Sponsored Case Studies & Features

Faculty and students at Bloomsburg University of Pennsylvania have been using Mediasite technology for six years to record lectures for flipped instruction, classroom projects and special guests. The events are recorded and automatically fed into a video management and creation platform, My Mediasite. Some classrooms are equipped with multiple cameras to capture a fully immersive, multi-angle video experience to deepen engagement, whether the video is live or on-demand.

As one of the nation’s largest public institutions, the University of Minnesota includes some 65,000 students on five campuses across the state, with its main campus in Minneapolis-St. Paul. In the year 2000, the leadership of the university began an ambitious plan to install video projectors in all 325 centrally scheduled classrooms and nearly 200 departmental classrooms on campus.

At one respected university located in the Northeast, becoming one of the leading recipients of federal research and development funds had profoundly benefited the institution. But, managing post-award research projects and grants—particularly the financial end—had become a labor-intensive, time-consuming process that kept researchers from, well, research.

Employing resource management software (RMS) can help higher education institutions maximize A/V, financial, and personnel resources. Additionally, the automation provided by RMS can increase A/V equipment efficiency. This web seminar, originally broadcast on April 9, 2013, was the final in the three-part “Automate Innovation” series and focused on how the University of Minnesota centrally controls its A/V hardware, maximizes sustainability, and improves efficiency through RMS.

“Generation C” is demanding video in all aspects of their lives, including in their learning experiences. Universities ought to harness the power of academic video not only to meet these expectations, but to realize the power of lecture capture, personalized education, and flipped classrooms.

As more students and faculty started bringing their own digital devices to campus, the University of Ottawa in Ontario, Canada recognized the need for more interactive learning at the bilingual public research institution.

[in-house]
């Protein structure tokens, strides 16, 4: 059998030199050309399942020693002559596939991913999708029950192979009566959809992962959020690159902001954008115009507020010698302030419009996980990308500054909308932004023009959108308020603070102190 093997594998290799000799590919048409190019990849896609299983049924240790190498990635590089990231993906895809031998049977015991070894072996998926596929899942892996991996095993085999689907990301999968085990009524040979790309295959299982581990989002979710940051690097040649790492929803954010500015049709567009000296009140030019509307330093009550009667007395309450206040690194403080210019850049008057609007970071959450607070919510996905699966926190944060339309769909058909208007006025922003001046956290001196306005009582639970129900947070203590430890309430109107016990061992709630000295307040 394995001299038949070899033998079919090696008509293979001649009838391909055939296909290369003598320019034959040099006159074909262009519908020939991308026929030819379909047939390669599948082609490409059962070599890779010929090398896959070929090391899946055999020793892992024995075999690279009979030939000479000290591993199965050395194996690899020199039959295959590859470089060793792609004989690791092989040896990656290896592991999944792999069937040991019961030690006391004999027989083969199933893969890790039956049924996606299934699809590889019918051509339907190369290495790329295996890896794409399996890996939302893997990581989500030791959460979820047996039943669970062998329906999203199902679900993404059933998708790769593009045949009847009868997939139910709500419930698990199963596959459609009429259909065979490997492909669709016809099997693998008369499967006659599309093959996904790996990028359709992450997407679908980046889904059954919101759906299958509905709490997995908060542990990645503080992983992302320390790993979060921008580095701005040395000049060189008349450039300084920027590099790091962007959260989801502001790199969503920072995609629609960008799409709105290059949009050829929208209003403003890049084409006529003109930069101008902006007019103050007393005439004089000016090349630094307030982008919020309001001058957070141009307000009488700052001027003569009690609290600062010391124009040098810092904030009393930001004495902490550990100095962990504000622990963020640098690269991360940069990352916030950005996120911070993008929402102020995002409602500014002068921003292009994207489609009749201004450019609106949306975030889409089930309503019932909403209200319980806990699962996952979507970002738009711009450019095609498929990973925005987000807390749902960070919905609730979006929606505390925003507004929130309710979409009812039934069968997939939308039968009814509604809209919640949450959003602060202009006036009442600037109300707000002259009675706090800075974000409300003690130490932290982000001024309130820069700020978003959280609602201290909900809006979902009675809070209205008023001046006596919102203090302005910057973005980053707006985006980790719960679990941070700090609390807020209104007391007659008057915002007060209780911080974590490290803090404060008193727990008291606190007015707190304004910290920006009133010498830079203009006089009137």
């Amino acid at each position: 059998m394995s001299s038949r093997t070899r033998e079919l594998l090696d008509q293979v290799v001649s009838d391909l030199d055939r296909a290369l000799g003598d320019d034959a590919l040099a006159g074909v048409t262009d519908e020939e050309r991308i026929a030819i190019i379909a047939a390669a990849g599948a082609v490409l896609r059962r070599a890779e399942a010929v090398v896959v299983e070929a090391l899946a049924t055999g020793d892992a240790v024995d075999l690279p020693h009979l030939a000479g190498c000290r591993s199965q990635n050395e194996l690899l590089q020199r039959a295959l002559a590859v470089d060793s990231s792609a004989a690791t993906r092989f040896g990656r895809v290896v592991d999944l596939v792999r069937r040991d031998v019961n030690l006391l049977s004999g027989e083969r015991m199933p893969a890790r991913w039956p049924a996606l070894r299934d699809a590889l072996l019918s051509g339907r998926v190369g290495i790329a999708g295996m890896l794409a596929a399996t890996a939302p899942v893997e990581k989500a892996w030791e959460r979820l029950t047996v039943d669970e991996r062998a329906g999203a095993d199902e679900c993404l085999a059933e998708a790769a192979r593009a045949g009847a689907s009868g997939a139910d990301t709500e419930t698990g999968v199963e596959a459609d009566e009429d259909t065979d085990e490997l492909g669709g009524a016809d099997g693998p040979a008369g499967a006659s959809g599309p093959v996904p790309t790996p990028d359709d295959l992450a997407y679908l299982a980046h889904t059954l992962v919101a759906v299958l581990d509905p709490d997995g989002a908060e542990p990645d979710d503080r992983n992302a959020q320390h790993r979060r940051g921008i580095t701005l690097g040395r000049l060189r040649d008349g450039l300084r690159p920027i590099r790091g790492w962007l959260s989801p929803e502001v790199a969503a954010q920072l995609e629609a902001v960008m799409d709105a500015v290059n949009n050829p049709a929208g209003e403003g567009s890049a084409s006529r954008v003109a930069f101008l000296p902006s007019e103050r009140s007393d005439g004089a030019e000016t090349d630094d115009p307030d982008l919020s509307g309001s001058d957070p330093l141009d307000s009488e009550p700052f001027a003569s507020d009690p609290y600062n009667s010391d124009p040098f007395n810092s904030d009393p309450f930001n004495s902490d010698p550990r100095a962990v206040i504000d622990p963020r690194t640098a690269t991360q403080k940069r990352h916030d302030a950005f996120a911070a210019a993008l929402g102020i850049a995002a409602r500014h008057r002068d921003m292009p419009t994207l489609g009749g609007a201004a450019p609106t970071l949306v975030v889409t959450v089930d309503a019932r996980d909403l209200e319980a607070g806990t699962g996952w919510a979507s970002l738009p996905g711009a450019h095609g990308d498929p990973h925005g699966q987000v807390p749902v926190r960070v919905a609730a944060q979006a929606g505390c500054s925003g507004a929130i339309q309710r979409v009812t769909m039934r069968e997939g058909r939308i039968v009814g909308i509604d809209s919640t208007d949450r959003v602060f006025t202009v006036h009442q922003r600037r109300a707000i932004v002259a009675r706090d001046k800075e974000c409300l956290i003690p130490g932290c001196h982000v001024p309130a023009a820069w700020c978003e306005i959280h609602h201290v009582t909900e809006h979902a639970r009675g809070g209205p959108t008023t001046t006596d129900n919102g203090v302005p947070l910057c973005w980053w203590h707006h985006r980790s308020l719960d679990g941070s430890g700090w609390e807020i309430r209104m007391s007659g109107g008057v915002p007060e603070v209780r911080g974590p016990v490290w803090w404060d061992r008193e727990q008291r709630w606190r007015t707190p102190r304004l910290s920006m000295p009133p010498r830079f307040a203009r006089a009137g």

For Texas A&M University faculty moving from one Liberal Arts and Humanities smart classroom to another, there is no learning curve. That’s because classrooms and conference rooms in the department have standardized equipment. The College Station, Texas, university’s Instructional Media Services Department installed an AMX controller and touch panel in every room, a move that keeps the comfort level high for instructors.

The focal point of Queensland University of Technology’s brilliant new Science and Engineering Centre is known as The Cube—part science lab, part digital engagement, and the hub of scientific exploration for the Australian university's community, as well as high school students and the public at large.

Lecturers are treated like royalty at Penn State’s Struthers Auditorium, a lecture theater in the Smeal College of Business with a range of setups that can accommodate just about any teaching style. "We have designed features to support the instructor’s pedagogical style,” explains Gary Field, research systems manager for the Smeal College of Business.

Consider the scene: an esteemed faculty member stands at a podium, about to lecture to a room full of eager students, and can’t locate the document camera that’s key to her presentation. Or a student who has worked for weeks to perfect his class presentation doesn’t know how to hook up his laptop to the projector.

Automating aspects of technology management can aid colleges and universities in multiple ways, from increased student and professor satisfaction to reduced energy usage and costs. In addition to these benefits, with its resource management software, Texas A&M University has achieved a reduced IT staff size and more effective troubleshooting.

Protecting any enterprise from security threats can be a daunting endeavor, but few organizational structures are more difficult to secure than a college or university. Students, faculty, administrators and alumni—each group has differing IT needs, creating not just one, but many unique security challenges.

Integrating mobile devices in learning is getting to be old hat in Abilene, Texas.

Technology has enabled higher education to extend instruction outside of the traditional classroom. New lecture capture technology such as the McGraw-Hill Tegrity Mobile App allows professors and students to record information on-the-go. In this web seminar, originally broadcast on October 18, 2012, instructors from Laramie County (Wyo.) Community College demonstrated how they use the app to enhance their lab, online, and hybrid classes in the Geosciences department.

The issues of affordability and retention challenge colleges to develop sustainable tuition policies that address the current economic climate yet educate students on the importance of paying their tuition bills on a timely basis. This web seminar, originally broadcast on October 16, 2012, discussed how Nelnet’s solutions, combined with tighter school fiscal policy, can help students meet their tuition obligations even if they do not receive all the financial aid they anticipated.

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